On July 18th and 19th a host of amnesty protests are planned across a wide section of the country. If you want to join the demonstrations, see this for a list of where they will be hold.
Unlike leftists, conservatives haven’t usually tended to participate in protests. The Tea Party was unusual in that respect, especially when the movement first began, and it scared the left. A populist conservative movement was a big threat, that that’s why there was a concerted effort to demonize the Tea Party as racists—and ultimately to squash the group through the mechanism of the IRS.
I have little doubt that demonstrations against amnesty will also be characterized by the left as racist, but I’m not so sure that ploy will work. Most Americans are very unhappy with the huge flood of illegal immigrants crossing the border and getting all sorts of services, and the public doesn’t seem to buy the line that we must allow them to stay. The real question is whether the Obama administration and the Democrats care what most Americans think. Whether or not their pro-amnesty position will hurt them in the short run, they seem to be convinced it will help them greatly in the long run, so they are willing to risk temporary disapproval from the majority of voters.
Posted by neo-neocon at 1:50 pm. Filed under: Politics
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Could this be? Horrendous if true:
A passenger plane with 295 people on board has been shot down as it flew above eastern Ukraine, according to aviation sources.
The Malaysia Airlines plane, which was flying from Amsterdam to Kuala Lumpur, was travelling at an altitude of 10km (6.2 miles) when it was shot down, Russia’s Interfax reported.
The Boeing 777 was brought down by a Buk ground-to-air missile, an adviser to the Ukrainian interior ministry quoted by the news agency said.
The adviser said 280 passengers and 15 crew members who were on the plane are all believed to have died…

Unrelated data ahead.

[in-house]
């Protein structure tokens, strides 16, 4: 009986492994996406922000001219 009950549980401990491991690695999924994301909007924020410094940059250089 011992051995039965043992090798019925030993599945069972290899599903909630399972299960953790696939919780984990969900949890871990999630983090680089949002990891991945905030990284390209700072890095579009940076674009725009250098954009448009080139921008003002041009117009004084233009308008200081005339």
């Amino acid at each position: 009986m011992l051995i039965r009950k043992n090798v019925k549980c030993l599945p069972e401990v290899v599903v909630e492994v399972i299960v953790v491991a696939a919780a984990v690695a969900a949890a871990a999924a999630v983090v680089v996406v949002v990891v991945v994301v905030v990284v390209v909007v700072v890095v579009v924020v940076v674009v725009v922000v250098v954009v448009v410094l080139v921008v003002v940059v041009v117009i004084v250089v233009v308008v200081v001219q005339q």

Officials in Ukraine denied the country’s armed forces were involved in the shooting down of the plane.
It’s certainly not yet clear what has happened. I wonder if it will ever be clear exactly what has happened.
[NOTE: You may be surprised to learn how many civilian airliners have been shot down, seemingly by mistake, over the course of civil aviation history.]
[ADDENDUM: Now it's being reported that there may have been 23 Americans on board.]
Posted by neo-neocon at 12:48 pm. Filed under: Disaster
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…says Leonard Cohen.
A likely story. If Cohen’s mind is like the DMV, it’s not like any DMV I’ve ever been to.
Cohen’s interview is a fascinating reflection on creativity and work:
Before I can discard the verse, I have to write it… I can’t discard a verse before it is written because it is the writing of the verse that produces whatever delights or interests or facets that are going to catch the light. The cutting of the gem has to be finished before you can see whether it shines.
That reminds me of something Robert Frost said about writing poetry:
You know, you know that, when I begin a poem I don’t know–I don’t want a poem that I can tell was written towards a good ending–one sentence, you know. That’s trickery. You’ve got to be the happy discoverer of your ends.
…I’ve often said that another definition of poetry is dawn–that it’s something dawning on you while you’re writing it. It comes off if it really dawns when the light comes at the end. And the feeling of dawn–the freshness of dawn–that you didn’t think this all out and write in prose first and than translate it into verse.
Note the metaphor of “light” that both poets use.
I’ve written a lot of poetry in my life, although “a lot” is relative. I’m certainly not up there in productivity with either Frost or Cohen. I’ve got maybe seventy or so poems that I wouldn’t be totally ashamed to own up to. And I have to say that almost all of them took the form both poets are describing: you write it and see whether it shines, and although you have some spark that starts the process you have no idea where the poem will end. The best ones end in pleasant surprise.
Posted by neo-neocon at 3:09 pm. Filed under: Music, People of interest, Poetry
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Another hard drive bites the dust, taking with it the record of possible malfeasance:
Federal employees, like all Americans, are entitled to hold passionate political beliefs. Most executive branch federal employees, however, may not engage in certain political activities, thanks to an anti-conflict of interest principle enshrined in a federal law called the Hatch Act…
Which brings us to the case of April Sands, an employee at the Federal Elections Commission (FEC), who struck a deal with the agency’s Inspector General to avoid criminal charges related to running afoul of the Hatch Act on numerous occasions. She has openly confessed to breaching federal law as part of her effective plea bargain, but investigators were unable to probe a potential goldmine of incriminating activity: Her email. Why? You guessed it; her hard drive crashed, supposedly wiping out her email records, and resulting in the FEC recycling (i.e., destroying) the hard drive. Sounds familiar. Did I mention that Ms. Sands worked under Lois Lerner when Lerner served as the agency’s Associate General Counsel for Enforcement?